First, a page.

|Area: 40 kmē|
Swindon is a large town in Wiltshire in the South West of England. The town is situated approximately halfway between Bristol and London, and is accessible from junction 15 or 16 of the M4 motorway, or by rail using Swindon station. It was a designated Expanded Town under the Town Development Act 1952, which led to a vast increase in the population of the town. It is in the borough of Swindon, which has been a unitary authority independent of Wiltshire since 1998. According to the 2005 census the population of the Swindon urban area was 161,228, whilst around 180,000 lived in the borough.
A resident of Swindon is known as a Swindonian. Swindon's motto is "Salubritas et Industria" (Health and Industry).
The original Saxon settlement of Swindon sat in a defensible position atop a limestone hill. It is referred to in the Domesday Book as Suindune, a name believed to be derived from the Anglo-Saxon words swine and dun meaning literally pig hill, or possibly Sweyn's hill where Sweyn would be the local landlord. Swindon remained a small market town, mainly for barter trade, until the mid-1800s. This original market area of Swindon is located on top of the hill in central Swindon and is now known as Old Town.
A section of the Wilts and Berks Canal near Rushey Platt, Swindon.The industrial revolution was responsible for an acceleration of Swindon's growth. It started with the construction of the Wiltshire and Berkshire canal in 1810, and then the North Wiltshire canal in 1819. These two major routes brought trade to the area, and Swindon's population started to rise.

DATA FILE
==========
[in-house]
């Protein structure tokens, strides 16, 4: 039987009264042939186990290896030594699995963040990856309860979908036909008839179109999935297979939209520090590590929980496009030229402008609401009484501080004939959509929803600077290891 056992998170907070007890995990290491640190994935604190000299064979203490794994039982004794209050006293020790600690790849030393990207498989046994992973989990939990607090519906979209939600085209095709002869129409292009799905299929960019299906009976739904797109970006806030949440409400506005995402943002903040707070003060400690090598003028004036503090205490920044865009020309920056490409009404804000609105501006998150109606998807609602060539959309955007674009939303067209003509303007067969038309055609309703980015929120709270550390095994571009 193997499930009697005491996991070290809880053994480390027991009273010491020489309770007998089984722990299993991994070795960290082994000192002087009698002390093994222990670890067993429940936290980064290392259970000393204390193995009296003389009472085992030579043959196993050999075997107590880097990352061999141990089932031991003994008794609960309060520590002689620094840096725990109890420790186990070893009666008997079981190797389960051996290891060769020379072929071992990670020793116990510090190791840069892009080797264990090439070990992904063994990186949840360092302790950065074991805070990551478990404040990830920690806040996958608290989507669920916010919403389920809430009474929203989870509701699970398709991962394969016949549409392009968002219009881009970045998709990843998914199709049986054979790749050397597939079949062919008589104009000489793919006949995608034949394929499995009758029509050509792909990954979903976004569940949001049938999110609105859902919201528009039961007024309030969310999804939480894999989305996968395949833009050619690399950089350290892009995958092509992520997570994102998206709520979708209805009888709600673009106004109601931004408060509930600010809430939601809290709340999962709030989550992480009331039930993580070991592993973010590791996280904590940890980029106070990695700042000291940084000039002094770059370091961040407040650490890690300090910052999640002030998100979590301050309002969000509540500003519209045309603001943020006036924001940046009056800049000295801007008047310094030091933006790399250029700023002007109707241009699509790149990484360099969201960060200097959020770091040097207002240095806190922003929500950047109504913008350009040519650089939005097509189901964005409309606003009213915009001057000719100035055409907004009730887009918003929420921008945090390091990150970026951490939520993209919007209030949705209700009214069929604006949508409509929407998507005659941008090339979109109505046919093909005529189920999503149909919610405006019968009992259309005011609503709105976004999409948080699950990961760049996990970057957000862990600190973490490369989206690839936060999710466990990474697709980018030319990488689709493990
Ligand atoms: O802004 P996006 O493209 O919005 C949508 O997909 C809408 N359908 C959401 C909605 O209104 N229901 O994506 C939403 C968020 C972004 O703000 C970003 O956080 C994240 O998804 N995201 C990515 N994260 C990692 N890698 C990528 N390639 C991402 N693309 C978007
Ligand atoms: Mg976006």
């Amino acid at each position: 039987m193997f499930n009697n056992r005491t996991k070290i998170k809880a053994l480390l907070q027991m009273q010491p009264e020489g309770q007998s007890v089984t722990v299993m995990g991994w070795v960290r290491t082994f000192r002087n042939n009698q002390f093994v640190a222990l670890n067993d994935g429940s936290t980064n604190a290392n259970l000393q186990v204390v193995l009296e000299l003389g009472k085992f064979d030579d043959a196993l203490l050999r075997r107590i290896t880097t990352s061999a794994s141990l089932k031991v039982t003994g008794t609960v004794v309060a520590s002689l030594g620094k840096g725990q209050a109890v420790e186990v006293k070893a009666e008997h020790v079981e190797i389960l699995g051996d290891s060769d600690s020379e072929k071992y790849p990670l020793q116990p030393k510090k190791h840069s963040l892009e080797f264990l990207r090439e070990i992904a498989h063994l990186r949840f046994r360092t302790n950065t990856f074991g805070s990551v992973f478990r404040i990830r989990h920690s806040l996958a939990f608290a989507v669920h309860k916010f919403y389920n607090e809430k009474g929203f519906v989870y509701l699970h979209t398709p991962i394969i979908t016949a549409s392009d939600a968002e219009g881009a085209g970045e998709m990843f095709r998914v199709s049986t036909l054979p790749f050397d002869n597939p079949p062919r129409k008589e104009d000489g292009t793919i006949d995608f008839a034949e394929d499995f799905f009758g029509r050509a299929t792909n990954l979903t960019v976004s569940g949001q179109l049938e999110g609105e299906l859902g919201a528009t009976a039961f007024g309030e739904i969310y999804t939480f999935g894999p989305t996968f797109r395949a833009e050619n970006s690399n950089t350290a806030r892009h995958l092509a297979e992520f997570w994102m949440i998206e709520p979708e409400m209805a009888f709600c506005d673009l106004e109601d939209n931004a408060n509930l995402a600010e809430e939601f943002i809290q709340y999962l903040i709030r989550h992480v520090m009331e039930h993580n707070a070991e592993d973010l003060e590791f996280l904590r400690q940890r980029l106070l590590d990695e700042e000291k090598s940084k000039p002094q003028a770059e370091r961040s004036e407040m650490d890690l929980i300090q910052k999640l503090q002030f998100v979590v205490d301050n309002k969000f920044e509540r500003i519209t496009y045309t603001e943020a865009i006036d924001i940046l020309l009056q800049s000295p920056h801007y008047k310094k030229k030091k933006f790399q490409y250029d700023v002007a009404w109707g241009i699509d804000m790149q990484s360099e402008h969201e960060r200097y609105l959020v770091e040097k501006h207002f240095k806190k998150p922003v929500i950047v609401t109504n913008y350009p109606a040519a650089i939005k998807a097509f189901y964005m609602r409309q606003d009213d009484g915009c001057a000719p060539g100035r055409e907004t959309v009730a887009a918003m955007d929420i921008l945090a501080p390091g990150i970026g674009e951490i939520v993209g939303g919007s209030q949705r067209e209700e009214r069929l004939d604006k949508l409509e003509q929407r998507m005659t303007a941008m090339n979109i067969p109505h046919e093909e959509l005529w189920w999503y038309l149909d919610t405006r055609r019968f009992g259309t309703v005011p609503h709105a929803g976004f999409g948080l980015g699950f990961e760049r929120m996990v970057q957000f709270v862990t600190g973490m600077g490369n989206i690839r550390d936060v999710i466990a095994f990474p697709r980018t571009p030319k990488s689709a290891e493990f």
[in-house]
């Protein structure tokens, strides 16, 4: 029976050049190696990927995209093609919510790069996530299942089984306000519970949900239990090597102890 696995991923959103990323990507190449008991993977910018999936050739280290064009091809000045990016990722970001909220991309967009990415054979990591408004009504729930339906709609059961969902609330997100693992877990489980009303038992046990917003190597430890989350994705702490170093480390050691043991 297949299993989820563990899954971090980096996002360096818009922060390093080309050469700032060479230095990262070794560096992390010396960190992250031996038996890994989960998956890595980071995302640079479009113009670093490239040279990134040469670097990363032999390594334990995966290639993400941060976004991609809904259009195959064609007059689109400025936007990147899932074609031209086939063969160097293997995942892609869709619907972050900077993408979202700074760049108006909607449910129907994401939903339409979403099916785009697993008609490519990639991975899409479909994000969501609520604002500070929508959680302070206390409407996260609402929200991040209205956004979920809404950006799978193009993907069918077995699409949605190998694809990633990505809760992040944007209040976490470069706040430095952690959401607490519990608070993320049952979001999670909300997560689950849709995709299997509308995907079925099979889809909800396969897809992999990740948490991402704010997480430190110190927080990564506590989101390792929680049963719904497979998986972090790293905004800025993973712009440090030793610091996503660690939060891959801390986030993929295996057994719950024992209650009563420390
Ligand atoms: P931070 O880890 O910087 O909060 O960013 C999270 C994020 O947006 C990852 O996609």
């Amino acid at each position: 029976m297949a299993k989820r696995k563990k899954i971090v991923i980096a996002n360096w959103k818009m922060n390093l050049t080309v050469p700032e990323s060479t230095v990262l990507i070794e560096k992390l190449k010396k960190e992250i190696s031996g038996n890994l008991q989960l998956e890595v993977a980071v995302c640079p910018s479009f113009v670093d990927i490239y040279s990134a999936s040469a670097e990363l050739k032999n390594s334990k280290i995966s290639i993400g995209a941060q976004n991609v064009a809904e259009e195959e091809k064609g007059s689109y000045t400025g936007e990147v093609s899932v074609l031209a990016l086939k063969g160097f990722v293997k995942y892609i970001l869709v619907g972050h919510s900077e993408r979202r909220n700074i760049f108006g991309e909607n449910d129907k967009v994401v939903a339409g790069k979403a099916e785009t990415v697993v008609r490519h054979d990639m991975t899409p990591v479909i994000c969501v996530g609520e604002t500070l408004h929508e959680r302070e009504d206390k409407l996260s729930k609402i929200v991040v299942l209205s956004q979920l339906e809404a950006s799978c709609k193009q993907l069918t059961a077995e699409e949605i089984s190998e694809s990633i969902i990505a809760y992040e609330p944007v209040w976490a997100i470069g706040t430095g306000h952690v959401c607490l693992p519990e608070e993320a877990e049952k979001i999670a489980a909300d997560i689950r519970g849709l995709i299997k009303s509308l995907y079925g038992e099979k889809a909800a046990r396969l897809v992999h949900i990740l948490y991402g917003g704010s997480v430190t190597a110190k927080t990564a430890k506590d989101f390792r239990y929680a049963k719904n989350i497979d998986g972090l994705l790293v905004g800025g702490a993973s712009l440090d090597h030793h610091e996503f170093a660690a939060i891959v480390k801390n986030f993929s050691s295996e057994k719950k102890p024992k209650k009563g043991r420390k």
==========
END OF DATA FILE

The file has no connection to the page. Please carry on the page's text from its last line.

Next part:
Probably the most significant event in Swindon's history was in 1840, when it was selected to house the large Swindon railway works for the Great Western Railway by Isambard Kingdom Brunel. The works was situated at a point where engines would need to be changed. Eastwards towards London the line was gently graded, while westwards there was a steep descent towards Bath. Swindon was also at the junction of a proposed line to Gloucester.
Construction of the works was completed in 1842. Along with the railway works a small railway village was created to house some of the railway workers. This area became the present day area known as New Town (or the Town Centre). The original Railway Village houses are still standing and are occupied, and several of the original buildings which comprised the engineering works also remain (though many are vacant). The Steam Railway Museum now occupies part of the old works.
In the second half of the 19th century the new area (Swindon New Town) created by the railway works and the original area from the market trading years (Swindon Old Town) were merged to become Swindon.
During much of the 20th century the railway works was the largest employer in the town. In the late-1970s a large part of the works closed.